You tell me that you’ve got everything you want
And your bird can sing, but you don’t get me,
You don’t get me.
– The Beatles
Sometimes a group of friends has that one crazy girl, that one dude everyone knows is cheating on his girlfriend, that one introvert that’s secretly an alcoholic. But love is, holding onto each other anyway. Or is it? How many friends in that group are genuine? How many even care about the others? What is love? Why does everyone lie?
This is the heart of Sho Miyake’s And Your Bird Can Sing (adapted from the novella by Yasushi Sato). A slacker dumbass (Tasaku Emoto) meets a relatively respectable girl (Shizuka Ishibashi, of Fantasia 2018’s The Tokyo Night Sky is Always the Densest Shade of Blue), and they embark on an adventure of booze, music, and of course, sex. And sure, the dumbass’s quiet and sweet roommate (Shota Sometani, of Parasyte I and II) can join in. Throughout, the viewer is led into plot traps to expect a certain outcome. And then, character after character is revealed to be quite the opposite of what they portray.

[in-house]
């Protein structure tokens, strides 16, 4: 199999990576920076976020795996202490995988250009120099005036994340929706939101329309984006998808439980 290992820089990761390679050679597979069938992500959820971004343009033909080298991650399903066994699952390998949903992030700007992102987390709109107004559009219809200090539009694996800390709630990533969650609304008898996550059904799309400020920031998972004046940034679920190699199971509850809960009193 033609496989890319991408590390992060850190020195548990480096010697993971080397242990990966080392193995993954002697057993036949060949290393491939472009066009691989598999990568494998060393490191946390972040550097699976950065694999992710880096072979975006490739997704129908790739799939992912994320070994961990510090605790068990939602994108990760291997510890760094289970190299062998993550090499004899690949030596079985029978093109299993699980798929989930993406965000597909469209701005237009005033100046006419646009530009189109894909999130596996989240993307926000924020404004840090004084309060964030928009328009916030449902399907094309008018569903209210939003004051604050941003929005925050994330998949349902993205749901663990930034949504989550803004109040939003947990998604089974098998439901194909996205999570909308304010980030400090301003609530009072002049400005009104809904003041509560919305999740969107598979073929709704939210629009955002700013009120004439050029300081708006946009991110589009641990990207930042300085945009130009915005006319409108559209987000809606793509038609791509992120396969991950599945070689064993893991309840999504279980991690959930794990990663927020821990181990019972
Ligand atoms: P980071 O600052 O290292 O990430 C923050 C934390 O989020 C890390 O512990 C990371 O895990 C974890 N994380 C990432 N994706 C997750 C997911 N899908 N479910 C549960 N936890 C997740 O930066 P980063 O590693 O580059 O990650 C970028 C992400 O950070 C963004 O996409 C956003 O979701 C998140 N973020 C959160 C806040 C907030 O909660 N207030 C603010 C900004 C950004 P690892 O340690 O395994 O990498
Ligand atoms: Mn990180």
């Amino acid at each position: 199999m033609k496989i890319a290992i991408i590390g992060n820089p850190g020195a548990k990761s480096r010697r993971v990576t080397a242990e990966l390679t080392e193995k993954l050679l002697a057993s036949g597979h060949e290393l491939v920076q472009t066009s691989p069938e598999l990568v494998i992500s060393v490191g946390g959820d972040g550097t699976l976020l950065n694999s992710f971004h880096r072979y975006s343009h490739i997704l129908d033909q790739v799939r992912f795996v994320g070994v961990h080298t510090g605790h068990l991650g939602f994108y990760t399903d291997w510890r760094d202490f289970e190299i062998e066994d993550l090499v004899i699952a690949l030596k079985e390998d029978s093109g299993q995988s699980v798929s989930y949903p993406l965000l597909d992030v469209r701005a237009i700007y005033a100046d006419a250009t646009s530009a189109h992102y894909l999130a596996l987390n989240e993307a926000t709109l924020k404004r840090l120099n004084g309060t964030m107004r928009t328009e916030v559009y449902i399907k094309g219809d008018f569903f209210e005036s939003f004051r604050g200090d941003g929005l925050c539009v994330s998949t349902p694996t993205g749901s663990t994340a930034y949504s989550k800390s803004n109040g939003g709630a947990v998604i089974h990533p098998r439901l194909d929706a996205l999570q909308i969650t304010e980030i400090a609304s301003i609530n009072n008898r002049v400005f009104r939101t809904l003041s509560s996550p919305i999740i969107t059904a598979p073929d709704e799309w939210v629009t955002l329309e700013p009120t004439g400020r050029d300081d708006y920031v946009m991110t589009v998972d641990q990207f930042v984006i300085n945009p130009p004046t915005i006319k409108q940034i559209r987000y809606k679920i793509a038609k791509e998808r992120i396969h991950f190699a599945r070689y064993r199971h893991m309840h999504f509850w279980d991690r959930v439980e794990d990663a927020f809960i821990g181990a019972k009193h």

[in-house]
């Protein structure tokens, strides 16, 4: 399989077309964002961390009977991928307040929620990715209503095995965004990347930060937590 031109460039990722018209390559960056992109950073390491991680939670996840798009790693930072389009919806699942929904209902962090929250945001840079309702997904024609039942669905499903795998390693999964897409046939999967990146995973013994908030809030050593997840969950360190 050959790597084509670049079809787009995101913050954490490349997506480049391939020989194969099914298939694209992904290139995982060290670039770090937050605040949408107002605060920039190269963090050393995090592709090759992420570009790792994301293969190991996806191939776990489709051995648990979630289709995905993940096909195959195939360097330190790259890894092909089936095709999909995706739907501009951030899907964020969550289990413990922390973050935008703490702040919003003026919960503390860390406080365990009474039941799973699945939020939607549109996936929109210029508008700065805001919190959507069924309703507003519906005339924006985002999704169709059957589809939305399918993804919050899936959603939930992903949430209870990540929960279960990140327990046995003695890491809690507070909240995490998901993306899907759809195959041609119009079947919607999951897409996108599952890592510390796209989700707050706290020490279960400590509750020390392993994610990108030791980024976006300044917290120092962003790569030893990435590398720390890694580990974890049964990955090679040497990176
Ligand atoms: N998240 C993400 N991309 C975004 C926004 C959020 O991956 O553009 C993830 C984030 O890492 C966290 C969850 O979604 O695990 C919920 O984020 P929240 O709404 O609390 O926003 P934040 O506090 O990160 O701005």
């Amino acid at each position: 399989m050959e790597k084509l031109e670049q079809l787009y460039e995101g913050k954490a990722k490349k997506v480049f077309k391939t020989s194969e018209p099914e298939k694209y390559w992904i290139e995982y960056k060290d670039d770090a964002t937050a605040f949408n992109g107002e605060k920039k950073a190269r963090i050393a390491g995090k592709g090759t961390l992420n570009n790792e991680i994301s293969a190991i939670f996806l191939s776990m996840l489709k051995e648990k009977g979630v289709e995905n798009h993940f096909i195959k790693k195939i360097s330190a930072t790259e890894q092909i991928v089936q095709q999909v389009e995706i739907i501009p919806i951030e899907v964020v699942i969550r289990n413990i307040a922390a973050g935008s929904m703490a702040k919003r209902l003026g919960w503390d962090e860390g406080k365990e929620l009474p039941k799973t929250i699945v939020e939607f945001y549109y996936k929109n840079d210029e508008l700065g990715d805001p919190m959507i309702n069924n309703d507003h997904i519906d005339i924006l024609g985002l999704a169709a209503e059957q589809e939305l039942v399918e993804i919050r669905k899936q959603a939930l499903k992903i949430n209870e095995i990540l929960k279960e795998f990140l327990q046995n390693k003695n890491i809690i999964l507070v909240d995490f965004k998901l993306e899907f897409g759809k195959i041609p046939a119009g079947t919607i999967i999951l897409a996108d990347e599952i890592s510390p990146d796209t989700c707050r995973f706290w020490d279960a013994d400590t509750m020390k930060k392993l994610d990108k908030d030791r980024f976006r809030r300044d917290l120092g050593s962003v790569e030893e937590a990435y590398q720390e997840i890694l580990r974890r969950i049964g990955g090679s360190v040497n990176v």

The complexity of relationships sometimes lies within their simplicity, and vice versa.
The three core players in the charade are all looking for love. They all coast through life unsure what the future holds for them. They all want the truth, but are too cowardly to seek it out. It is a timely look at the New World of relationships where nobody wants to commit for fear the other party won’t want to. In this world, everyone has a Friend With Benefits but no one has a girlfriend, a husband or even an old fashioned mistress. Everything is permissible but nobody really wants to speak up that it’s not in fact, what they really want. In the end, all we are doing is trying to keep out partner(s) “okay” rather than risking falling in love, being rejected, cheated on, or lied to.
The idea is to never reveal the truth, so that we never have to deal with the lies of traditional relationships. So what is love? Why do we all lie about it? Ending unknown, and therein lies the poetry of life.
And Your Bird Can Sing – 12:00 PM, July 30th – J.A. de Seve Theatre